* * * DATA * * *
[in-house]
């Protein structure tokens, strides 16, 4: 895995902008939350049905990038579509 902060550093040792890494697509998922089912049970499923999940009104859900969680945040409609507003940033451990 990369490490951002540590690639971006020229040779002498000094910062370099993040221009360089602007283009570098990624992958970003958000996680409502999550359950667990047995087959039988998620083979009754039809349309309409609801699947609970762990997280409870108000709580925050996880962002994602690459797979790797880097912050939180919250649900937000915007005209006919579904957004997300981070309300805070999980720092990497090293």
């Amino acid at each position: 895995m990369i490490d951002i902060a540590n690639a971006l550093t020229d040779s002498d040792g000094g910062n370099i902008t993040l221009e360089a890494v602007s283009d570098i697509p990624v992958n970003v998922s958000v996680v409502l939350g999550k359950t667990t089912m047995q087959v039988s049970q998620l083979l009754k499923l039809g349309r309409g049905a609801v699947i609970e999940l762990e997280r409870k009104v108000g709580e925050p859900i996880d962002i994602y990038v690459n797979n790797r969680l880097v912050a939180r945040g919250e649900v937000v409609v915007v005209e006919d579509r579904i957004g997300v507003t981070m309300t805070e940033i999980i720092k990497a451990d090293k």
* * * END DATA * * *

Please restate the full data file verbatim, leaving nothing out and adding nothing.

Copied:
[in-house]
């Protein structure tokens, strides 16, 4: 895995902008939350049905990038579509 902060550093040792890494697509998922089912049970499923999940009104859900969680945040409609507003940033451990 990369490490951002540590690639971006020229040779002498000094910062370099993040221009360089602007283009570098990624992958970003958000996680409502999550359950667990047995087959039988998620083979009754039809349309309409609801699947609970762990997280409870108000709580925050996880962002994602690459797979790797880097912050939180919250649900937000915007005209006919579904957004997300981070309300805070999980720092990497090293």
């Amino acid at each position: 895995m990369i490490d951002i902060a540590n690639a971006l550093t020229d040779s002498d040792g000094g910062n370099i902008t993040l221009e360089a890494v602007s283009d570098i697509p990624v992958n970003v998922s958000v996680v409502l939350g999550k359950t667990t089912m047995q087959v039988s049970q998620l083979l009754k499923l039809g349309r309409g049905a609801v699947i609970e999940l762990e997280r409870k009104v108000g709580e925050p859900i996880d962002i994602y990038v690459n797979n790797r969680l880097v912050a939180r945040g919250e649900v937000v409609v915007v005209e006919d579509r579904i957004g997300v507003t981070m309300t805070e940033i999980i720092k990497a451990d090293k």